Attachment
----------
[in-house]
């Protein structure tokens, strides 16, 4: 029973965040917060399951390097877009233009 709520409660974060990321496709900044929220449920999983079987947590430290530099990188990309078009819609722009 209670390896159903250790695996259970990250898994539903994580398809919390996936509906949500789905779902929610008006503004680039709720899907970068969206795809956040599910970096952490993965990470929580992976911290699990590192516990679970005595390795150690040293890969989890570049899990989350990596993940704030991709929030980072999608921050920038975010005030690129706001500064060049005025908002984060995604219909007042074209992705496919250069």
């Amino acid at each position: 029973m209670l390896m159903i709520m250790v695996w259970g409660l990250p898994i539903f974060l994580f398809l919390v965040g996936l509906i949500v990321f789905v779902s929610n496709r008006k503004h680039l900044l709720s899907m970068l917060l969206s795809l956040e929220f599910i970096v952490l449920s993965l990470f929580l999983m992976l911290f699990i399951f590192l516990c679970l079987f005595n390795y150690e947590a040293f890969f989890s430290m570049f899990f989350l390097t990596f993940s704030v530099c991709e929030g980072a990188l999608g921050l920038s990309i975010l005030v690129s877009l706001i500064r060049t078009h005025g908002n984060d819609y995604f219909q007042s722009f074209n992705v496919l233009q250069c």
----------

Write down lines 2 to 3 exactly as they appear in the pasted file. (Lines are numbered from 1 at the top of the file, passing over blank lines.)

């Protein structure tokens, strides 16, 4: 029973965040917060399951390097877009233009 709520409660974060990321496709900044929220449920999983079987947590430290530099990188990309078009819609722009 209670390896159903250790695996259970990250898994539903994580398809919390996936509906949500789905779902929610008006503004680039709720899907970068969206795809956040599910970096952490993965990470929580992976911290699990590192516990679970005595390795150690040293890969989890570049899990989350990596993940704030991709929030980072999608921050920038975010005030690129706001500064060049005025908002984060995604219909007042074209992705496919250069």
């Amino acid at each position: 029973m209670l390896m159903i709520m250790v695996w259970g409660l990250p898994i539903f974060l994580f398809l919390v965040g996936l509906i949500v990321f789905v779902s929610n496709r008006k503004h680039l900044l709720s899907m970068l917060l969206s795809l956040e929220f599910i970096v952490l449920s993965l990470f929580l999983m992976l911290f699990i399951f590192l516990c679970l079987f005595n390795y150690e947590a040293f890969f989890s430290m570049f899990f989350l390097t990596f993940s704030v530099c991709e929030g980072a990188l999608g921050l920038s990309i975010l005030v690129s877009l706001i500064r060049t078009h005025g908002n984060d819609y995604f219909q007042s722009f074209n992705v496919l233009q250069c």